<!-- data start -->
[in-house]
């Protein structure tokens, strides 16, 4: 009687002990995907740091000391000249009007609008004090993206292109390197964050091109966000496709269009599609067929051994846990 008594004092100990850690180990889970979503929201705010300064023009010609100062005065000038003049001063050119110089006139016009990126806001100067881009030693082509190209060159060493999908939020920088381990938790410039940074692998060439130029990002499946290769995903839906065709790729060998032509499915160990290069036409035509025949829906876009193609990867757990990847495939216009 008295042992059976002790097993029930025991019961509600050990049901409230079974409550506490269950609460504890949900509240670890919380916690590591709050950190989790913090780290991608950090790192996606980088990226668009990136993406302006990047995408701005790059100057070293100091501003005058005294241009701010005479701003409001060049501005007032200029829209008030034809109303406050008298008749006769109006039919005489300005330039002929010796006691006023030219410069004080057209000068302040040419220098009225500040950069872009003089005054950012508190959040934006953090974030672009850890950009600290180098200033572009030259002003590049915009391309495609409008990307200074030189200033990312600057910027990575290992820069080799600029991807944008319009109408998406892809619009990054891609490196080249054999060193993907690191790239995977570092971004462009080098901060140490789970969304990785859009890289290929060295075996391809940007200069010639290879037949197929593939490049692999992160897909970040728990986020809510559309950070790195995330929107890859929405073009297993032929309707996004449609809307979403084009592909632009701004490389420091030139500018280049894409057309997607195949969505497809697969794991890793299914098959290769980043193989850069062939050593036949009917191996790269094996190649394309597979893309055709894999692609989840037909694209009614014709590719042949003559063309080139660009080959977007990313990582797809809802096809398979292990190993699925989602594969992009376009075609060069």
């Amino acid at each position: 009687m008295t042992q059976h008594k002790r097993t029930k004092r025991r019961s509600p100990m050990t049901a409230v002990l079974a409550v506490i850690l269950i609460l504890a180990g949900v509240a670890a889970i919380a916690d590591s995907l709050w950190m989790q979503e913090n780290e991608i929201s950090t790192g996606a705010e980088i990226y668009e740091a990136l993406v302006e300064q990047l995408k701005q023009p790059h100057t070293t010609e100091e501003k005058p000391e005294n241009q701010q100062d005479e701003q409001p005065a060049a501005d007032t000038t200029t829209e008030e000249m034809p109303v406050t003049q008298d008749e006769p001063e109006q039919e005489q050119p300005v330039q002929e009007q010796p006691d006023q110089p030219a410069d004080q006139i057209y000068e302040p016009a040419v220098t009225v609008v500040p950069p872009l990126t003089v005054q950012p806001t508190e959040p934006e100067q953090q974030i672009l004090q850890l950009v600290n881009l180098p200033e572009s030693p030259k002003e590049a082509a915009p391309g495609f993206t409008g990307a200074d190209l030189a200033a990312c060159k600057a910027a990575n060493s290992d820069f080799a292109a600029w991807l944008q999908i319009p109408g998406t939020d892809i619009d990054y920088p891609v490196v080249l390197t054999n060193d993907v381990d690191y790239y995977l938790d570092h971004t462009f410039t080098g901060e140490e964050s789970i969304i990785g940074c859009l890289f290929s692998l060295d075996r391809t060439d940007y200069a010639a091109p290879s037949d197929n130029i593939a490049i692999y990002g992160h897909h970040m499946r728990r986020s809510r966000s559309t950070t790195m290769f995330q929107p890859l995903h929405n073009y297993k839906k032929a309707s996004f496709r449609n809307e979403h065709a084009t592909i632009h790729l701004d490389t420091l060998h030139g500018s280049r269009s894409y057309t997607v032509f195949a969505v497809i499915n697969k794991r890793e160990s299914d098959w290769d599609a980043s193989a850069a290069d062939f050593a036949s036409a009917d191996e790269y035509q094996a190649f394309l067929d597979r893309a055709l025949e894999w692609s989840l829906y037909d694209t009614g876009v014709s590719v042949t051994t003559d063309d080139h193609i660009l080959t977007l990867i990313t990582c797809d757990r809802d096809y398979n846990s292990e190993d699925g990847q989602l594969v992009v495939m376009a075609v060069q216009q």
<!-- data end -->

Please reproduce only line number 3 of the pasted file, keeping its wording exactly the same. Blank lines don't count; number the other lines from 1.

């Amino acid at each position: 009687m008295t042992q059976h008594k002790r097993t029930k004092r025991r019961s509600p100990m050990t049901a409230v002990l079974a409550v506490i850690l269950i609460l504890a180990g949900v509240a670890a889970i919380a916690d590591s995907l709050w950190m989790q979503e913090n780290e991608i929201s950090t790192g996606a705010e980088i990226y668009e740091a990136l993406v302006e300064q990047l995408k701005q023009p790059h100057t070293t010609e100091e501003k005058p000391e005294n241009q701010q100062d005479e701003q409001p005065a060049a501005d007032t000038t200029t829209e008030e000249m034809p109303v406050t003049q008298d008749e006769p001063e109006q039919e005489q050119p300005v330039q002929e009007q010796p006691d006023q110089p030219a410069d004080q006139i057209y000068e302040p016009a040419v220098t009225v609008v500040p950069p872009l990126t003089v005054q950012p806001t508190e959040p934006e100067q953090q974030i672009l004090q850890l950009v600290n881009l180098p200033e572009s030693p030259k002003e590049a082509a915009p391309g495609f993206t409008g990307a200074d190209l030189a200033a990312c060159k600057a910027a990575n060493s290992d820069f080799a292109a600029w991807l944008q999908i319009p109408g998406t939020d892809i619009d990054y920088p891609v490196v080249l390197t054999n060193d993907v381990d690191y790239y995977l938790d570092h971004t462009f410039t080098g901060e140490e964050s789970i969304i990785g940074c859009l890289f290929s692998l060295d075996r391809t060439d940007y200069a010639a091109p290879s037949d197929n130029i593939a490049i692999y990002g992160h897909h970040m499946r728990r986020s809510r966000s559309t950070t790195m290769f995330q929107p890859l995903h929405n073009y297993k839906k032929a309707s996004f496709r449609n809307e979403h065709a084009t592909i632009h790729l701004d490389t420091l060998h030139g500018s280049r269009s894409y057309t997607v032509f195949a969505v497809i499915n697969k794991r890793e160990s299914d098959w290769d599609a980043s193989a850069a290069d062939f050593a036949s036409a009917d191996e790269y035509q094996a190649f394309l067929d597979r893309a055709l025949e894999w692609s989840l829906y037909d694209t009614g876009v014709s590719v042949t051994t003559d063309d080139h193609i660009l080959t977007l990867i990313t990582c797809d757990r809802d096809y398979n846990s292990e190993d699925g990847q989602l594969v992009v495939m376009a075609v060069q216009q």